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Performance is sure to be 'ducky'

March 03, 2005|by KATE COLEMAN

There's an old saying: "If it looks like a duck, quacks like a duck and walks like a duck - then it is probably a duck."

What if it dances like a duck?

Then it's probably Alexandra, Keeper of Dreams, the protagonist in the children's book of that title by Waynesboro, Pa., author and illustrator Mary Alice Baumgardner.

"Stories in Music," the Maryland Symphony Orchestra's family concert, will be on stage at 5 p.m. Saturday, March 5, at The Maryland Theatre. The performance will feature the premiere of the ballet based on that book.

"The family concert offers the orchestra an opportunity to entertain a completely different audience and to reach out to young people," said Music Director and Conductor Elizabeth Schulze.


The family concert - this the MSO's fifth - has become a staple in the orchestra's annual offerings.

"We love that we have a chance to mix it up a little," Schulze said.

Saturday's program will feature two distinct performances. One is "Carnival of the Animals" by Camille Saint-Saens. The other involves ballet dancing and poetry accompanied by the ballet based on Baumgardner's book.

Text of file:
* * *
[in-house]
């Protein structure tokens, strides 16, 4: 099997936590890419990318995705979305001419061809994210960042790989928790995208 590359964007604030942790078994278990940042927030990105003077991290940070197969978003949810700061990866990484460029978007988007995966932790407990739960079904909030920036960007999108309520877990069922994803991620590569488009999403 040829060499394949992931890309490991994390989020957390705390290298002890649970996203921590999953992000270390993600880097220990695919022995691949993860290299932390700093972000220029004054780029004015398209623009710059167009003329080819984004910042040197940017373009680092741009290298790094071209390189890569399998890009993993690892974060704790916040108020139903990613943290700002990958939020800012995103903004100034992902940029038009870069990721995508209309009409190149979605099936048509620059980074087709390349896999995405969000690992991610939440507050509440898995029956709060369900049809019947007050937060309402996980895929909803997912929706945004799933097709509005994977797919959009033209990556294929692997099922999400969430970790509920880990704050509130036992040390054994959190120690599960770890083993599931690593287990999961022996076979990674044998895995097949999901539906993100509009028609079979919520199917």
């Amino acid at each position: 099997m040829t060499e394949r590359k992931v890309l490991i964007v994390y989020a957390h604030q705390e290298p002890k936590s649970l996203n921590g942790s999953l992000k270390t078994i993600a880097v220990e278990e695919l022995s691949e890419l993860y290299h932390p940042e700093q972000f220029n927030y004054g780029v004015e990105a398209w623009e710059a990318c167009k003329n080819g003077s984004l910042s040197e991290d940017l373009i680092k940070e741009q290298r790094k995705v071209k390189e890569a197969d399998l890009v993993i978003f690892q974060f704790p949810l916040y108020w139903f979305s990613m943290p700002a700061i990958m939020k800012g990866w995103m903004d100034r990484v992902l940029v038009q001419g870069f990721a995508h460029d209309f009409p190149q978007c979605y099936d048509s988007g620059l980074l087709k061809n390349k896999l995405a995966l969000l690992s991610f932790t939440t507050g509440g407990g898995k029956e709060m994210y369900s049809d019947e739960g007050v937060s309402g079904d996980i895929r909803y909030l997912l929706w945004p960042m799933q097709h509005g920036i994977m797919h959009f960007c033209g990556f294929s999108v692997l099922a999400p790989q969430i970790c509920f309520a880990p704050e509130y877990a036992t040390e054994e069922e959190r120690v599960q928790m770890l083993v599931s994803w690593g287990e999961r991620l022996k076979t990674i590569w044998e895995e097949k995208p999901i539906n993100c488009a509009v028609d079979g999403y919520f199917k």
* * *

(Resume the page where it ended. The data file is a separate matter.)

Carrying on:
As a companion to the Saint-Saens piece, Bob Heck, known to Maryland Public Television audiences as Bob the Vid Tech, will make his third appearance with the MSO, narrating poetry. Nineteen Potomac Classical Youth Ballet dancers will provide the piece's third dimension.

For the other portion of the concert, Lauran Clowser, the ballet company's artistic director, choreographed "Alexandra, Keeper of Dreams." She looked at the orchestra's music library to see which selections would be available for the 45 to 50 MSO musicians playing rather than the larger ensemble on stage for the MasterWorks concerts.

She wanted familiar music that would be accessible to children. She came up with several pieces for her dancers, including Beethoven's "Moonlight" Sonata, Mozart's "Twinkle, Twinkle Little Star" and a can-can by Offenbach.

"I think we'll have a lot of fun with that," Schulze said.

Leah Beachley, 14, will dance the role of Alexandra. Leah, a ninth-grader at North Hagers-town High School, said her character is a little clumsy and has a shape - "too much behind" - that isn't right for a ballet dancer.

"I kind of have to waddle," she said.

Clowser considers it "the most wonderful opportunity" for her students to work with a live symphony orchestra and a conductor of Schulze's caliber.

Baumgardner also is looking forward to the performance. Her 1993 book is a lesson in the power of perseverance.

"Don't give up," Baumgardner said. "It takes time for dreams to come true."

Just before the performance, the author will share the story of the creation of her book at Alexandra's Dreamy Duckling Tea Party at Marcel's Bakery and Cafe a few doors away from the theater.

Copies of the book will be available for purchase after the concert, and Baumgardner will be available to autograph them.

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